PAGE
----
Media circles are abuzz with the news that Eric Beecher and Di Gribble have bought Crikey. He’s an interesting profile of them from the Financial Review’s Boss Magazine last October.
The Reader picks up on threats and challenges to mainstream media. We give people another option, something with a particular style and personality they can read on the weekend. This has been a glint in our eye for 10 or 11 years. When we first started Text Media [in 1990], we workshopped a concept called IDEAS, a newsletter along these lines. Since then the notion of summarising the best bits of the media has started to catch on.
It’s not a carefully strategised commercial venture – it’s a completely different approach. We’ve been through the fire, and we’re also great observers.
We’ve learned that when new media products are launched there’s an overwhelming tendency to do vast amounts of marketing at the beginning. In some ways that’s illogical. You know when you launch it’s going to take a year, maybe two, before you’re anywhere near pleased with it. We’ve been doing The Reader for a little over a year, and we think it’s ready now.
Di and I have worked together for 14 years. We get on well. We don’t compete with each other. We have enough respect for each other that if one of us thinks the other is over-stepping the mark we can say so, and we do.
We have huge respect for each other’s views; we each use the other as a sounding board, and we’re great readers. Our Eureka moments happen all the time. When we stumble across something, one of us says “look at this”. We’ll pore over it, chuckle about it. That’s what we’re trying to get through with The Reader.
I’ve really had two careers, one as a journalist and editor, the other as a businessman. I much prefer the journalism, to spend my time in
pursuit of interesting ideas and disclosure rather than in making money, although I learned more about leadership and management in business. In a creative industry like journalism, it’s primarily about trying to keep people up, to get them to succeed creatively. It’s quite different to motivating people to succeed commercially.
The Eye [the fortnightly magazine launched in 1999 and closed the next year] and The Reader are not the biggest things I’ve done. The big thing was to set up a company. We created The Melbourne Weekly, which had a value of about $50 million on it. We did The Eye too, and that didn’t work. I’m not running away from that, but the big impact that had was to teach me never to stuff up like that again.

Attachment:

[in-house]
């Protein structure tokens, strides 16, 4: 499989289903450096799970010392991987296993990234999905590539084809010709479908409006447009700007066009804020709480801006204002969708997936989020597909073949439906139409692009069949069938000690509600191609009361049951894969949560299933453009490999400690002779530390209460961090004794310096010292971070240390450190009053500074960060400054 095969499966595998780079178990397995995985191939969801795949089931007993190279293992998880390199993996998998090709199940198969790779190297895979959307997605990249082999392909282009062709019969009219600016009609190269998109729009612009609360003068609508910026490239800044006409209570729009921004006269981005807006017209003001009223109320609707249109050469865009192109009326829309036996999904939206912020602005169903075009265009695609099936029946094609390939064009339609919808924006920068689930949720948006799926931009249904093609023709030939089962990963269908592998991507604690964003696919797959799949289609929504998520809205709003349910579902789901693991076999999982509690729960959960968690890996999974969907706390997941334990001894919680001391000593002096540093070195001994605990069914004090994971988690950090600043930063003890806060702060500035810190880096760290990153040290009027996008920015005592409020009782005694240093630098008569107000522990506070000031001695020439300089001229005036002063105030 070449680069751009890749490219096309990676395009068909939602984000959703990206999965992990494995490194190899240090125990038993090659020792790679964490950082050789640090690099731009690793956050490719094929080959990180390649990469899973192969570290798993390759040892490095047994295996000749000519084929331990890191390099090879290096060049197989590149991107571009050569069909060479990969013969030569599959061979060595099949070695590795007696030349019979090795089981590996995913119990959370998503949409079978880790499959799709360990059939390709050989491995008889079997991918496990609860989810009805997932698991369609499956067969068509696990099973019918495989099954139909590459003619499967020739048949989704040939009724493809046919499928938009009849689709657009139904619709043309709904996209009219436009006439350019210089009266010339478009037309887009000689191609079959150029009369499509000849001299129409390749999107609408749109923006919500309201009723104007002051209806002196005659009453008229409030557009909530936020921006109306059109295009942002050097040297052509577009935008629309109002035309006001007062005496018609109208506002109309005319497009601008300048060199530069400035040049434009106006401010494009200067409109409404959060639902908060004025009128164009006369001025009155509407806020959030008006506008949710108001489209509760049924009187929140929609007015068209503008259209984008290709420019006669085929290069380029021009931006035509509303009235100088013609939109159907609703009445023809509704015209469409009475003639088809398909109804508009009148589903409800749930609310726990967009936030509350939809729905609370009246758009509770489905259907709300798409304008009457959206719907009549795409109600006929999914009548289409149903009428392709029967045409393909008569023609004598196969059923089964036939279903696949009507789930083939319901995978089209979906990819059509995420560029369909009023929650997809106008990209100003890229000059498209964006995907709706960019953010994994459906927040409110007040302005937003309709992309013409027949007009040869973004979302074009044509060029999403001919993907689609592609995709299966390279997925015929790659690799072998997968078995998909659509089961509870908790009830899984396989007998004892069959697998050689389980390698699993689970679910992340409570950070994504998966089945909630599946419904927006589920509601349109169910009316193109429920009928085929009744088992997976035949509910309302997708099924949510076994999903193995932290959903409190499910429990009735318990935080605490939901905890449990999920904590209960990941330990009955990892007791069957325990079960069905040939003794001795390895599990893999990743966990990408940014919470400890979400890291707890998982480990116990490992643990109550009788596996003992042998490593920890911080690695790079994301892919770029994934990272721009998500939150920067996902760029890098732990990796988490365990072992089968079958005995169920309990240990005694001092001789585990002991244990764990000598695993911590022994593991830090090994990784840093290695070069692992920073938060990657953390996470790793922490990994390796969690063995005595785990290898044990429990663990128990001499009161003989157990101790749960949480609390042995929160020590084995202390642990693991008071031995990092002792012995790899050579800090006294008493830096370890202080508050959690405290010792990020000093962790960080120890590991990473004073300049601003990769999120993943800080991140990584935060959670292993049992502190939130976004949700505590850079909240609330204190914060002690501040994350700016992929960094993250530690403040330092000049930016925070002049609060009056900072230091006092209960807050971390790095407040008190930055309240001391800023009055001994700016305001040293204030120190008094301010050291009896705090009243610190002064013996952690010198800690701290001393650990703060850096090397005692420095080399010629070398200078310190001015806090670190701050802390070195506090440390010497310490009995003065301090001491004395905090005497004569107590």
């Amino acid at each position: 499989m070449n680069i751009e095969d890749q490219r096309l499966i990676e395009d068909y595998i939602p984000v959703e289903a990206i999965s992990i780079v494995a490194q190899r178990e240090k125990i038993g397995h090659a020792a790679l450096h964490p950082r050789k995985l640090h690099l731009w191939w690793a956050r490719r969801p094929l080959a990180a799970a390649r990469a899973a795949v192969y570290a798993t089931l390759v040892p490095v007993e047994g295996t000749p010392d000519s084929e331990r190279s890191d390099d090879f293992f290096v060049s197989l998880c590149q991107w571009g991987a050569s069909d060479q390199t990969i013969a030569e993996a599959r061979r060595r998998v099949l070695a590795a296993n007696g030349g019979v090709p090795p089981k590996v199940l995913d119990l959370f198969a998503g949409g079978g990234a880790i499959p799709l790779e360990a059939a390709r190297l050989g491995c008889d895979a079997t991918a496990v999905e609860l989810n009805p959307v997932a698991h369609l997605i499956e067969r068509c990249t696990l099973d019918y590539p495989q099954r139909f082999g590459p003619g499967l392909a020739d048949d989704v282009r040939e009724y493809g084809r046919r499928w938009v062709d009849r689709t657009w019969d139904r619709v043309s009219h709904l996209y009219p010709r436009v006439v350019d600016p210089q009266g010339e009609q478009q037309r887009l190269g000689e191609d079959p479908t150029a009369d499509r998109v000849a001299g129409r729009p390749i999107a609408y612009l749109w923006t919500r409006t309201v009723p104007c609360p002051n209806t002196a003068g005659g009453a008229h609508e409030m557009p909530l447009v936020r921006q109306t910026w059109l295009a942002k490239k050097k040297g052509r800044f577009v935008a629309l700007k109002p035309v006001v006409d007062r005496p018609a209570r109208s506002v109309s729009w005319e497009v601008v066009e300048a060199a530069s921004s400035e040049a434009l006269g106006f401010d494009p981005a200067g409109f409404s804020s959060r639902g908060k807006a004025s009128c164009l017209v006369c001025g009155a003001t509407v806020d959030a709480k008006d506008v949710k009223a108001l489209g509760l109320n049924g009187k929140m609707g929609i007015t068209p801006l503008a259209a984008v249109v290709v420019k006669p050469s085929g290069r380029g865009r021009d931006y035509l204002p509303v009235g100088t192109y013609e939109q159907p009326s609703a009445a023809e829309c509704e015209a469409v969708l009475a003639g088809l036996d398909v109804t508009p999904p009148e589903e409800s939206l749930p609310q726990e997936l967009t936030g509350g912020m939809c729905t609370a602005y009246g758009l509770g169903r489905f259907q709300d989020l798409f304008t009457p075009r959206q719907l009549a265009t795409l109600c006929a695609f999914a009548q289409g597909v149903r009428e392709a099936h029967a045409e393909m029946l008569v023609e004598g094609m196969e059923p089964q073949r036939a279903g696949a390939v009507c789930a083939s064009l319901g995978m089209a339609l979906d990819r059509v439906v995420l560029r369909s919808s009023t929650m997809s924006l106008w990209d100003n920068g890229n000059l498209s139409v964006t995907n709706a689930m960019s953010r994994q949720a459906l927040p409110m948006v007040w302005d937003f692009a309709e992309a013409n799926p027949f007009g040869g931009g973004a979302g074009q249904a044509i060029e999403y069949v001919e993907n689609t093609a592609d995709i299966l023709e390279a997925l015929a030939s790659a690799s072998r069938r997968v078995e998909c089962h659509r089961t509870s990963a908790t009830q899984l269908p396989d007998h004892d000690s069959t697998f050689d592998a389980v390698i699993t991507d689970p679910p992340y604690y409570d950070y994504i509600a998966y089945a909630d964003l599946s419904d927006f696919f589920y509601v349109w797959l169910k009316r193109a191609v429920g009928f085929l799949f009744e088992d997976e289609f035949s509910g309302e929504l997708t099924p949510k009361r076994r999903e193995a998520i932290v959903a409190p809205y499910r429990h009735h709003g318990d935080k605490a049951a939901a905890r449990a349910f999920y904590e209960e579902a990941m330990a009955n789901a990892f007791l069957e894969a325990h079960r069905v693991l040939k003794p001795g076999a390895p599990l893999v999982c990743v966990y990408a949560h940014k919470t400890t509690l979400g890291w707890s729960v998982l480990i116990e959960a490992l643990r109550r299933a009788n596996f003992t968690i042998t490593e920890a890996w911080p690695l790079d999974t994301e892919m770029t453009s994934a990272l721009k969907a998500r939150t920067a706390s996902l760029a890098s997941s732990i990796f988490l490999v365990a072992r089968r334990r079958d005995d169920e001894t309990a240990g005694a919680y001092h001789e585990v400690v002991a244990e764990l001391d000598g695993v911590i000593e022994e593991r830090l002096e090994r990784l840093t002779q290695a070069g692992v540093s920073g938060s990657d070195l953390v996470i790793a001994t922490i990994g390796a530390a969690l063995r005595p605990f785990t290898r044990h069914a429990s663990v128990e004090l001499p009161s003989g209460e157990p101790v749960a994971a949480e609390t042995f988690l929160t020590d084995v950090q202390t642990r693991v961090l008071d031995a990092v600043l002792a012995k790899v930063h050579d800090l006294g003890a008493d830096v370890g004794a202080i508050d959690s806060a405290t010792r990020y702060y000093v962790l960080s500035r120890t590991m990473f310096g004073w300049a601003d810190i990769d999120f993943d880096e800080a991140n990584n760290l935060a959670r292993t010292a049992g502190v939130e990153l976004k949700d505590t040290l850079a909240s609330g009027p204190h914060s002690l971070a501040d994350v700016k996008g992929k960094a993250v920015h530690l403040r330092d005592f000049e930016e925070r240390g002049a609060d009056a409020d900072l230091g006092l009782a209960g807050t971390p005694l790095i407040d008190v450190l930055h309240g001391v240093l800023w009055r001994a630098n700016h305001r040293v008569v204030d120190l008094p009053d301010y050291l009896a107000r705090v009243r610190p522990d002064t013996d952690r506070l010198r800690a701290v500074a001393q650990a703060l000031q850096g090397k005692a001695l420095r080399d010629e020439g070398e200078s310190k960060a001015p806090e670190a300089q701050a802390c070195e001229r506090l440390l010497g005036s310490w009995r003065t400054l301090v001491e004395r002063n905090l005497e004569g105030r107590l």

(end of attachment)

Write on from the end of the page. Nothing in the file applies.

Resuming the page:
I know what happened, I know why it didn’t work, and you learn vastly more from your mistakes than your successes. It was a big mistake, but the things I learned from it made it a big mistake rather than a big failure.
We were able to succeed commercially at Text Media, but we never felt we were able to succeed editorially. Now we’ve split the two apart. We’ve sold Text Media [to Fairfax] and we can spend a lot more time trying to do things editorially. The Reader is a big part of our lives, but we do it because we enjoy doing it – we’re not building a big empire.
McPhee Gribble, the publishing company I jointly founded with Hilary McPhee, had just sold to Penguin. I was doing a radio interview and the interviewer asked what I was going to do now. Eric rang and said, “Whatare you going to do?”
I wanted to work for myself, and Eric was sick of working where other people always had the final say, so we decided to start something.
We rented somewhere to work, Eric and I and a secretary, a couple of desks from IKEA and a telephone, and we just launched into it.
Our competitors left us alone for a year because they thought we were nutty editorial people who didn’t understand business. Eric was a
journalist and I was a “bookie” – what would we know? In the end, our biggest competitor had to buy us.
The Melbourne Weekly was the basis of Text Media’s success, but with The Eye we did it all too fast, we didn’t give it time to survive. Now we’re doing The Reader we’ve given ourselves a year to get it right.
There are a whole lot of old cliches about the Australian media, and one is: you never go broke underestimating the taste of the Australian public. In other words, crap sells, good stuff doesn’t. The trick is to produce stuff of very high quality which nevertheless appeals.
You have to like your readers. You have to respect your readers. Everything you do you have to have your reader in mind, not your
colleagues or your financial director.
I’ll tell you about the newspaperman and the book publisher. When Eric has an idea he expects it to be in tomorrow’s paper. When I have an idea I expect it to be in a book that’s to come out in a year’s time. But we’ve reached a compromise.
Eric says: “Let’s do this.” I say: “Forty-eight hours, let me think about it.”
The commonalities: we’re both in love with ideas, wanting to make them real.
The Reader reflects the fact that we live in a global village; it’s Australia as part of the world. What are the new ideas, the things that
We developed the idea through our last year at Text Media. It was such a big commercial animal by the time we sold it and we both had a desire to get back
to some sort of editorial roots – to do something that was just fun.
A lot of people would regard us as sitting ducks for the sharks because we’ll put principles before profits. We’ve always been keen on profits, but we act according to our principles – that’s what makes it easy for us to work together.
One of the things I’ve learned from Eric is listening. When you talk to Eric he listens carefully.
He teases out things that are important and goes after them like a Jack Russell terrier.
I’m more interested in underlying things. Eric and I might have a meeting with someone and we’ll talk about it afterwards and he’ll tell
me the 14 most interesting things the person said. I’ll say: “But did you notice he didn’t meet your eyes?”